Componentized Linux is a conceptual Linux distribution that is designed to provide reusable parts for making custom Linux operating systems.
This is brought to us from Progeny. Progeny is a Linux corporation whose CEO is Ian Murdock. (his blog is at Ian Murdock’s Weblog). Ian Murdock was one of the first people to try to create a community based Linux distrubution, rather then a single person or small group of people dedicated to building distros for other people. This, of course, was the Debian Project whose goal is to create a 'universal' OS.
As you probably know, most newer distros that come out are Debian based. Ubuntu is a great example of a fairly overnight success. Others include Lindows/Linspire, Xandros, Mepis, and many other desktop oriented distros.
Progeny mainly uses Debian as a basis for creating custom distrubutions for specific client's purposes. Like a embeedded firewall, multimedia appliance, telco services, or a server OS for a specific network appliance.
Componentized Linux is a public effort to build 'software components' that can be used to build a custom OS for a specific purpose or region. Instead of having numerious software packages like 'Kerberos 5', 'OpenLDAP server', 'OpenLDAP client', 'PAM krb5 plugins', or whatever, you can simply choose something like 'Active Directory Support' and most of the details of getting a basic software configuration can be taken care of. Also you can acheive high levels of customization without sacrificing compatability with other componitized linux-based systems. You could theoreticly create a 'Enterprise Linux' from it, a Brazil-specific distro, a Desktop-specific distro, a Hebrew-language specific distro, Corporate branded distro, but have them be able to install Firefox web browser off of the web and be completely compatable.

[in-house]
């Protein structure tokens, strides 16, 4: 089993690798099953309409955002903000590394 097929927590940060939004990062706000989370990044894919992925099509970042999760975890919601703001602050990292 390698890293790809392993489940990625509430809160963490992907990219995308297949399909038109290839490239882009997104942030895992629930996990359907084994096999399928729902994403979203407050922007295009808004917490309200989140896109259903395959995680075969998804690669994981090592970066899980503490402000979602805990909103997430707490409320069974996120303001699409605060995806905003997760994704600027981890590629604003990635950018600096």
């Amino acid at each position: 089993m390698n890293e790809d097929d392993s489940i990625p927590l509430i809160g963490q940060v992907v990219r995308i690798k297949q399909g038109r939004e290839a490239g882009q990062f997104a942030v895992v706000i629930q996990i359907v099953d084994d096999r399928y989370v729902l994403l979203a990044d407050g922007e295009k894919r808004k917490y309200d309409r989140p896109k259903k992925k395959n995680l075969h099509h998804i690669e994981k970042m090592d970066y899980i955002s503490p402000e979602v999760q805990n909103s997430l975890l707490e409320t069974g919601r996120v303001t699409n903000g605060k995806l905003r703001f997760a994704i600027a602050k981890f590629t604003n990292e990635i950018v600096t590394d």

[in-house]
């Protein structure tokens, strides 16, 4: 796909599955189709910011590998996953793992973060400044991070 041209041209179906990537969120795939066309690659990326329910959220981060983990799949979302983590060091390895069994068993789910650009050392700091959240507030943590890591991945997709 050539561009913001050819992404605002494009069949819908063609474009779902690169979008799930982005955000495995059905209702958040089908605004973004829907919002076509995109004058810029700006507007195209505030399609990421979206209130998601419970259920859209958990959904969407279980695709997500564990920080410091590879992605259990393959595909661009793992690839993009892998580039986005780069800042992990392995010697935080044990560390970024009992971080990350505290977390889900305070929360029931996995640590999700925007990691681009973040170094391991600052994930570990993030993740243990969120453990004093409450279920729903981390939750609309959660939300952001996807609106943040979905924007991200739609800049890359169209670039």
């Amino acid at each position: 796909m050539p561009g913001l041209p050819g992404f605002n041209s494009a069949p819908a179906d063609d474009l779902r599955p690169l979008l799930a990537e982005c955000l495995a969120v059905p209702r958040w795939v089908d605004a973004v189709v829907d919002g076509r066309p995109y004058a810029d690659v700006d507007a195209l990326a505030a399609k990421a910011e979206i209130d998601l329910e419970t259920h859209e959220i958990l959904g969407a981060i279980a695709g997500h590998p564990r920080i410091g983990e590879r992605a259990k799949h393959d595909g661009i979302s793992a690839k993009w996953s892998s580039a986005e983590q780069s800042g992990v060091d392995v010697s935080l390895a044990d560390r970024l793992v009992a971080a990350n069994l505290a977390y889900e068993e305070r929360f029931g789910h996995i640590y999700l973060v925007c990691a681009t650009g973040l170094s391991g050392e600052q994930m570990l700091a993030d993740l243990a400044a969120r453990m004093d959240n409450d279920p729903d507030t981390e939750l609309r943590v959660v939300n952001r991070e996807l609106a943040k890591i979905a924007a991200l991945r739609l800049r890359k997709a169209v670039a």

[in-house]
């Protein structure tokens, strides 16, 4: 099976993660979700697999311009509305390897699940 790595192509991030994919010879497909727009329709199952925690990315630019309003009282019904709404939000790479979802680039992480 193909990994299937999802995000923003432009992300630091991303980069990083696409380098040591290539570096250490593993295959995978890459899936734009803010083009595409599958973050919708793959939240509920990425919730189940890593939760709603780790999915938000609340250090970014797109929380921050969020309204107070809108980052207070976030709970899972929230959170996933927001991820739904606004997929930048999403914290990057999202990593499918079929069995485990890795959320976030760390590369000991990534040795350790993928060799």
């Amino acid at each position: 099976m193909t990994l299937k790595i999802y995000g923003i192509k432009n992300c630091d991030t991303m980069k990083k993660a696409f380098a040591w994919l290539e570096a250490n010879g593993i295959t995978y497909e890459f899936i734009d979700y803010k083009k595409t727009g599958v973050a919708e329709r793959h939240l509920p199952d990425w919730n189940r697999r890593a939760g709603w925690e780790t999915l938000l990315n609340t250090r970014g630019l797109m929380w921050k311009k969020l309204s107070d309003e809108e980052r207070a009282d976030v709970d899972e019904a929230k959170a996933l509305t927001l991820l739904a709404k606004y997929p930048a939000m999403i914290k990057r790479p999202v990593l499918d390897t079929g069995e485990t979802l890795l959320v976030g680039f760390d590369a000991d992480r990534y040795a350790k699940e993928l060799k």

So in that way you can avoid what happenned with the Redhat based distros like Mandrake/Conectiva/Mandriva, Suse, Redhat ES, Fedora, were originally they were somewhat compatable, but now are almost completley unable to share rpm packages in between them all. There is no technical reason why they can't be compatable. They all use roundabout the same software, same features, and software versions, but they just never bothered with it.
I have my doubts that something like this would catch on, the Linux-world is way to fractional, but if it did it would go a long way to making Linux more mainstream. A third party software distributer could test on one version of componentized linux and not have to worry about it not working on another version.
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